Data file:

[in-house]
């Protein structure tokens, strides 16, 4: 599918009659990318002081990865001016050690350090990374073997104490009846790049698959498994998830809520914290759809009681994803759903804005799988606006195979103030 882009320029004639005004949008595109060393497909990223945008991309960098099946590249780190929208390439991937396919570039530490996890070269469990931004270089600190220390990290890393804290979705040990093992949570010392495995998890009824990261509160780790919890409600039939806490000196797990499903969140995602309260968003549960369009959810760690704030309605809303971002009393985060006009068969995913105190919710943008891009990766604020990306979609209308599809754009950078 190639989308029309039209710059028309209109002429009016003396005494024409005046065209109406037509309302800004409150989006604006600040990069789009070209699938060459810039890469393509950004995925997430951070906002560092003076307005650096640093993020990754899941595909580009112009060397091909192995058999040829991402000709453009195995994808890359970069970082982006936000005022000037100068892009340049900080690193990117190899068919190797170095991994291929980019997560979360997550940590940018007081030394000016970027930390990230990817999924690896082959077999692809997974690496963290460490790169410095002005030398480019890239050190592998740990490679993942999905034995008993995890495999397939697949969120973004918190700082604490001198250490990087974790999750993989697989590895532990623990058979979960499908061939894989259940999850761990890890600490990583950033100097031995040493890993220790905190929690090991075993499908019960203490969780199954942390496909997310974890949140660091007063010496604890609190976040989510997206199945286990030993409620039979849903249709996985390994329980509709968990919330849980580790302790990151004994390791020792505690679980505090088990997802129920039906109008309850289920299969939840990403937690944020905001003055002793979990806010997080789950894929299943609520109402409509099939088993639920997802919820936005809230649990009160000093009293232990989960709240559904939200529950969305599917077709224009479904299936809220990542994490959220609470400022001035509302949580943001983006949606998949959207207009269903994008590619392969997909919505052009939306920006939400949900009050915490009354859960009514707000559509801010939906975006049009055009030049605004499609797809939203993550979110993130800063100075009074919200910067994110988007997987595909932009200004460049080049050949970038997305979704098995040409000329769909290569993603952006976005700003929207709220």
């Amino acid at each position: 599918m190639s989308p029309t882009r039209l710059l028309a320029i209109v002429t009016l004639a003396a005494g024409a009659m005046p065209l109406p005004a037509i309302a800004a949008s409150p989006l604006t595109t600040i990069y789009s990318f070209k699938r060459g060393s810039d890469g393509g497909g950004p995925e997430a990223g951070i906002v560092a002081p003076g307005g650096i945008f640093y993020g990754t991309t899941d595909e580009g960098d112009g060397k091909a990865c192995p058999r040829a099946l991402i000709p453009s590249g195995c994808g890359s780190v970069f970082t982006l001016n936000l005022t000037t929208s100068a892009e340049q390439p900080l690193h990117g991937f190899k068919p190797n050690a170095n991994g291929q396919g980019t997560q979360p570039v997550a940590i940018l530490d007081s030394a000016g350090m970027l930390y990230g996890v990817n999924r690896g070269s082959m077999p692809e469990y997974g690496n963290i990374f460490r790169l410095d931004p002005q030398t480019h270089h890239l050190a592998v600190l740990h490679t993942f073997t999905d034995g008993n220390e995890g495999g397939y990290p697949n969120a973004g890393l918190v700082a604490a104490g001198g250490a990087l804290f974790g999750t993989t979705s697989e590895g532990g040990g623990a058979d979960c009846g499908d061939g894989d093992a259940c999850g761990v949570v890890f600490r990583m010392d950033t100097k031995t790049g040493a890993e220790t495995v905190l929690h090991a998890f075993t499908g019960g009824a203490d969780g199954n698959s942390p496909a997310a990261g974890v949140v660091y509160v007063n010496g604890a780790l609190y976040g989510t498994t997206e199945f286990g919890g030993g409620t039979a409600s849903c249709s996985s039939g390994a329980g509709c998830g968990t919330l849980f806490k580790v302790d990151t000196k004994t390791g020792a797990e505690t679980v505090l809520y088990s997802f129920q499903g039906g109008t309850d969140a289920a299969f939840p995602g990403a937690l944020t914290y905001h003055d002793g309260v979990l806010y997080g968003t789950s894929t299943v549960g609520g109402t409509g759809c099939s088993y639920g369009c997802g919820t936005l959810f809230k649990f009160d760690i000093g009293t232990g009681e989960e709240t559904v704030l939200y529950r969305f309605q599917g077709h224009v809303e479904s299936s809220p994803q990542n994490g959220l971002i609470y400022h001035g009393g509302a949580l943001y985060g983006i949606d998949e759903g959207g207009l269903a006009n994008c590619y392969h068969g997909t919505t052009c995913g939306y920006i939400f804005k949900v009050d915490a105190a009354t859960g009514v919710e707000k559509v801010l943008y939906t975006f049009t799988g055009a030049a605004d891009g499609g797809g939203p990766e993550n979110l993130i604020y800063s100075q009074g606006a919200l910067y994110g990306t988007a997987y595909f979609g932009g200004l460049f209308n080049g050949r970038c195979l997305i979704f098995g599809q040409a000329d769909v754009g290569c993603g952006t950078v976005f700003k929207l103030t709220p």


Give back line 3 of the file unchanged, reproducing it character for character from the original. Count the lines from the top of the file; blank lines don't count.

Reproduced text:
């Amino acid at each position: 599918m190639s989308p029309t882009r039209l710059l028309a320029i209109v002429t009016l004639a003396a005494g024409a009659m005046p065209l109406p005004a037509i309302a800004a949008s409150p989006l604006t595109t600040i990069y789009s990318f070209k699938r060459g060393s810039d890469g393509g497909g950004p995925e997430a990223g951070i906002v560092a002081p003076g307005g650096i945008f640093y993020g990754t991309t899941d595909e580009g960098d112009g060397k091909a990865c192995p058999r040829a099946l991402i000709p453009s590249g195995c994808g890359s780190v970069f970082t982006l001016n936000l005022t000037t929208s100068a892009e340049q390439p900080l690193h990117g991937f190899k068919p190797n050690a170095n991994g291929q396919g980019t997560q979360p570039v997550a940590i940018l530490d007081s030394a000016g350090m970027l930390y990230g996890v990817n999924r690896g070269s082959m077999p692809e469990y997974g690496n963290i990374f460490r790169l410095d931004p002005q030398t480019h270089h890239l050190a592998v600190l740990h490679t993942f073997t999905d034995g008993n220390e995890g495999g397939y990290p697949n969120a973004g890393l918190v700082a604490a104490g001198g250490a990087l804290f974790g999750t993989t979705s697989e590895g532990g040990g623990a058979d979960c009846g499908d061939g894989d093992a259940c999850g761990v949570v890890f600490r990583m010392d950033t100097k031995t790049g040493a890993e220790t495995v905190l929690h090991a998890f075993t499908g019960g009824a203490d969780g199954n698959s942390p496909a997310a990261g974890v949140v660091y509160v007063n010496g604890a780790l609190y976040g989510t498994t997206e199945f286990g919890g030993g409620t039979a409600s849903c249709s996985s039939g390994a329980g509709c998830g968990t919330l849980f806490k580790v302790d990151t000196k004994t390791g020792a797990e505690t679980v505090l809520y088990s997802f129920q499903g039906g109008t309850d969140a289920a299969f939840p995602g990403a937690l944020t914290y905001h003055d002793g309260v979990l806010y997080g968003t789950s894929t299943v549960g609520g109402t409509g759809c099939s088993y639920g369009c997802g919820t936005l959810f809230k649990f009160d760690i000093g009293t232990g009681e989960e709240t559904v704030l939200y529950r969305f309605q599917g077709h224009v809303e479904s299936s809220p994803q990542n994490g959220l971002i609470y400022h001035g009393g509302a949580l943001y985060g983006i949606d998949e759903g959207g207009l269903a006009n994008c590619y392969h068969g997909t919505t052009c995913g939306y920006i939400f804005k949900v009050d915490a105190a009354t859960g009514v919710e707000k559509v801010l943008y939906t975006f049009t799988g055009a030049a605004d891009g499609g797809g939203p990766e993550n979110l993130i604020y800063s100075q009074g606006a919200l910067y994110g990306t988007a997987y595909f979609g932009g200004l460049f209308n080049g050949r970038c195979l997305i979704f098995g599809q040409a000329d769909v754009g290569c993603g952006t950078v976005f700003k929207l103030t709220p």